A perennial struggle for English teachers is helping students connect with literature. This can be most challenging with some of the archaic works of the traditional canon. The themes might be universal, but the dated language and sheer density of the text can act as barriers. English teachers seeking a fresh way to introduce these works to their students might be able to do so through heavy metal.
Music has drawn from literary sources for millennia. The arts always have referenced one another. Heavy metal has continued this tendency. Much of the lyrical content, thematic elements, and associated imagery of metal comes from literature. Literary allusions have ranged from references hidden in verses to entire albums based on a single work. Songwriters looking for appropriately powerful subject matter have found it in the very literature English teachers find themselves charged with teaching.
Below are several pieces by well-known metal bands that are based on works of literature. Using these in the classroom will depend on course content and student interests. Each serves as an example of literature’s reach. Even if the songs don’t hook students, they can serve as pieces for comparative writing assignments.
1. Iron Maiden- “Rime of the Ancient Mariner”
England’s Iron Maiden have several songs in their catalog based on established literary works. For example, “The Trooper” is a nod to “The Charge of the Light Brigade” by Alfred Lord Tennyson. Rather than a mere nod, “The Rime of the Ancient Mariner” is a thirteen-minute opus that retells the Samuel Coleridge poem of the same name. The song lifts entire stanzas from the original poem. It gives the lyrics a dignified and emotional treatment, fitting the somber tone of the poem.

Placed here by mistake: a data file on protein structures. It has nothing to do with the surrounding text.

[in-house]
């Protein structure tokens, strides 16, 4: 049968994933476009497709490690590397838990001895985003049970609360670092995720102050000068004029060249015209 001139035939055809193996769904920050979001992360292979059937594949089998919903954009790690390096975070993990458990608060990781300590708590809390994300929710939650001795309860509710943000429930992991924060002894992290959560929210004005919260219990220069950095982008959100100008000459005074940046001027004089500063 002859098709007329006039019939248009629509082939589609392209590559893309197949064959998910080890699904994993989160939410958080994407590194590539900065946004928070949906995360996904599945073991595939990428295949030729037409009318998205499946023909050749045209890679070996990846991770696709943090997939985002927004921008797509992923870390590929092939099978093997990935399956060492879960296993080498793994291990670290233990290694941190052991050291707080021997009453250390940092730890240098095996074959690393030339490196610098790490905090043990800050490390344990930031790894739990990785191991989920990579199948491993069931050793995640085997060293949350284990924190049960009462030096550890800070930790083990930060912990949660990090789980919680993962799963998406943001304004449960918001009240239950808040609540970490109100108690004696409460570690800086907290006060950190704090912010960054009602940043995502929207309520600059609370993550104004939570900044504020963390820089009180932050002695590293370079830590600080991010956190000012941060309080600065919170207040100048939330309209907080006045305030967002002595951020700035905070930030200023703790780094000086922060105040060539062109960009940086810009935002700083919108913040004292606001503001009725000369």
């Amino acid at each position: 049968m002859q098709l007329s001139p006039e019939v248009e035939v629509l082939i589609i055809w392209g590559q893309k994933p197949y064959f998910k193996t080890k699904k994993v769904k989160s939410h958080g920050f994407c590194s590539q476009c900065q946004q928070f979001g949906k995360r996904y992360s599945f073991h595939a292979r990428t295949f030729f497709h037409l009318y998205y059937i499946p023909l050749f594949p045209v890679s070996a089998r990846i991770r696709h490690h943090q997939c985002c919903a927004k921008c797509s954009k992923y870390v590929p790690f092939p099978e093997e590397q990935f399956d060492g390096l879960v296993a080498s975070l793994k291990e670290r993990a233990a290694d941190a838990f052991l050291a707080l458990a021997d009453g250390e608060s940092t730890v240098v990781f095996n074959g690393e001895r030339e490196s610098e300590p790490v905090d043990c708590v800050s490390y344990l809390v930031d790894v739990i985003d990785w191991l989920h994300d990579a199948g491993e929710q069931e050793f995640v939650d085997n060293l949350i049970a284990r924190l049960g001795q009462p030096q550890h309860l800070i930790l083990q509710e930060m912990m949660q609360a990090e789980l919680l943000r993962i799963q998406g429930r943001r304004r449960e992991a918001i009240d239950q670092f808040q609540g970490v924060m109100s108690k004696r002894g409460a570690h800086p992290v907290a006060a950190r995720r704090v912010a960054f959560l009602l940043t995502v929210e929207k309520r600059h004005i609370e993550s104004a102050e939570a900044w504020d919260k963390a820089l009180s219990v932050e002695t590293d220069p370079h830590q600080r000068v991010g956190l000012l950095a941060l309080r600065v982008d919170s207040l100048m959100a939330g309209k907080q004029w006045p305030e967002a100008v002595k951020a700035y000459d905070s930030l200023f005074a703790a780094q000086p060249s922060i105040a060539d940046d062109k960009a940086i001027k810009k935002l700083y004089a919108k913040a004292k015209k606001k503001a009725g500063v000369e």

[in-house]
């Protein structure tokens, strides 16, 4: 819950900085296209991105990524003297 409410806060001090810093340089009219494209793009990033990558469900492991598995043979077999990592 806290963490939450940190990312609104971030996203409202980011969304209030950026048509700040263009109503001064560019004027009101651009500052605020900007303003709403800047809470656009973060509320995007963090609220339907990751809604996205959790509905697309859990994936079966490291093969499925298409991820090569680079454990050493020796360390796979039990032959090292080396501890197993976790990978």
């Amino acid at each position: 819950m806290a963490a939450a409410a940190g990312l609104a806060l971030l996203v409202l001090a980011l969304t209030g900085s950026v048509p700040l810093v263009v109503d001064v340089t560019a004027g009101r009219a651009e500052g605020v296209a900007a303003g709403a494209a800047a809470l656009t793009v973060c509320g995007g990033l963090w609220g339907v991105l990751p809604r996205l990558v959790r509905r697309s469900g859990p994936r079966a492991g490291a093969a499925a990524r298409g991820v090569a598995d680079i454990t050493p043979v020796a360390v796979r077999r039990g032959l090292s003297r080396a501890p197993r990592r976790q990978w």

2. Metallica- “Creeping Death”
Metallica transcends metal circles and is one of the world’s most popular bands. “Creeping Death” is from their second studio album and has been a staple of live performances for decades. The lyrics reference Exodus 12:29. While not a literary work by a single known author, the Bible is the most referenced work in the English language. Familiarity with its stories is essential for cultural literacy. Teaching “Creeping Death” can demonstrate the pervasive nature of literature—including sacred texts—in popular culture.
3. Mastodon- “Blood and Thunder”
Emerging in the early 2000s, Mastodon represents a more contemporary take on metal. The entire album “Leviathan” is based in part on Melville’s Moby Dick. “Blood and Thunder” is but one track from that album. Mastodon’s songs might be less accessible to general audiences than other bands on this list, but their sound is fitting for the subject matter. Images of a hulking monster lurking beneath the waves and themes of vengeance and obsession meld perfectly with Mastodon’s music. A writing assignment about aesthetics might challenge students to explain how the music meshes with the novel.
4. Iced Earth- “Dante’s Inferno”
Like Iron Maiden’s entry on this list, “Dante’s Inferno” by Iced Earth is an ambitious metal take on a potentially formidable poem. Their choice of Alighieri’s Divine Comedy as subject matter shows their literary aptitude, but also their confidence. The scope of Hell in the poem requires thousands of lines to describe. The band takes sixteen minutes to recount the voyage of Dante and Virgil through all nine circles. For it’s length, it remains a summary. Students might be able to use it as an example of how to create their own poetic summaries of larger works.
5. Avenged Sevenfold- “Bat Country”
High school students might be more likely to know Avenged Sevenfold than any other band on this list. “Bat Country” happens to be based on the most contemporary work on this list. It owes its influence to the works of Hunter S. Thompson, especially Fear and Loathing in Las Vegas. The content of the book might be beyond what a high school curriculum will condone, but the song can illustrate further the degree to which literature influences metal.
This list could be extended to include classic rock bands like Rush and Led Zeppelin all the way through to more modern bands like Motionless in White and As I lay Dying. Rather than simply sharing examples, an English teacher might reverse the process and have students scour their own listening to find literary references to share. Demonstrating artistic crossovers could be used as a hook, as an enrichment piece, or as the basis of an entire unit of comparative analysis. The content is out there in heavy metal archives and beyond.
Written by Jeff Hartman